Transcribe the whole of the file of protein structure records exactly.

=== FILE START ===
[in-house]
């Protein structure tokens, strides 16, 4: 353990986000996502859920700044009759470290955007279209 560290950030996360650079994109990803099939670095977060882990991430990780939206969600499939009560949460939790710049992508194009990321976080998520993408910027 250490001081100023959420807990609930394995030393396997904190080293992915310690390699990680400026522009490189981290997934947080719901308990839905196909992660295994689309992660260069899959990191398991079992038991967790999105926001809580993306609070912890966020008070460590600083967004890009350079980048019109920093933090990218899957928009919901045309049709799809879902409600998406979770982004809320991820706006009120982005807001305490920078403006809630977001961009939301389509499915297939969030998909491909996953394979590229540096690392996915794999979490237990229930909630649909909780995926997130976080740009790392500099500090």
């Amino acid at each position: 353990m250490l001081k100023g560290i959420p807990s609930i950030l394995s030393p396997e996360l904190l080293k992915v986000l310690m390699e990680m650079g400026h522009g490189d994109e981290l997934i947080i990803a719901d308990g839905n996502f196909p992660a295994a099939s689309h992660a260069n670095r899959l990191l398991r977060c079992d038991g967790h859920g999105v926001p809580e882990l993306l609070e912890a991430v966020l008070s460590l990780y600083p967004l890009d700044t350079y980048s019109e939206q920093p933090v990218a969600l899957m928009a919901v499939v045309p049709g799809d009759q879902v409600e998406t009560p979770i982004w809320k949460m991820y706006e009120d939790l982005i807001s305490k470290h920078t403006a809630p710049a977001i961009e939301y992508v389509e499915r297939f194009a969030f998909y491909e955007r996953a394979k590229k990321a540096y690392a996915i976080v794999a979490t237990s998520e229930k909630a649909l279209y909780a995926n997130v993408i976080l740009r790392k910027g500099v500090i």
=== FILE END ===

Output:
[in-house]
């Protein structure tokens, strides 16, 4: 353990986000996502859920700044009759470290955007279209 560290950030996360650079994109990803099939670095977060882990991430990780939206969600499939009560949460939790710049992508194009990321976080998520993408910027 250490001081100023959420807990609930394995030393396997904190080293992915310690390699990680400026522009490189981290997934947080719901308990839905196909992660295994689309992660260069899959990191398991079992038991967790999105926001809580993306609070912890966020008070460590600083967004890009350079980048019109920093933090990218899957928009919901045309049709799809879902409600998406979770982004809320991820706006009120982005807001305490920078403006809630977001961009939301389509499915297939969030998909491909996953394979590229540096690392996915794999979490237990229930909630649909909780995926997130976080740009790392500099500090």
């Amino acid at each position: 353990m250490l001081k100023g560290i959420p807990s609930i950030l394995s030393p396997e996360l904190l080293k992915v986000l310690m390699e990680m650079g400026h522009g490189d994109e981290l997934i947080i990803a719901d308990g839905n996502f196909p992660a295994a099939s689309h992660a260069n670095r899959l990191l398991r977060c079992d038991g967790h859920g999105v926001p809580e882990l993306l609070e912890a991430v966020l008070s460590l990780y600083p967004l890009d700044t350079y980048s019109e939206q920093p933090v990218a969600l899957m928009a919901v499939v045309p049709g799809d009759q879902v409600e998406t009560p979770i982004w809320k949460m991820y706006e009120d939790l982005i807001s305490k470290h920078t403006a809630p710049a977001i961009e939301y992508v389509e499915r297939f194009a969030f998909y491909e955007r996953a394979k590229k990321a540096y690392a996915i976080v794999a979490t237990s998520e229930k909630a649909l279209y909780a995926n997130v993408i976080l740009r790392k910027g500099v500090i």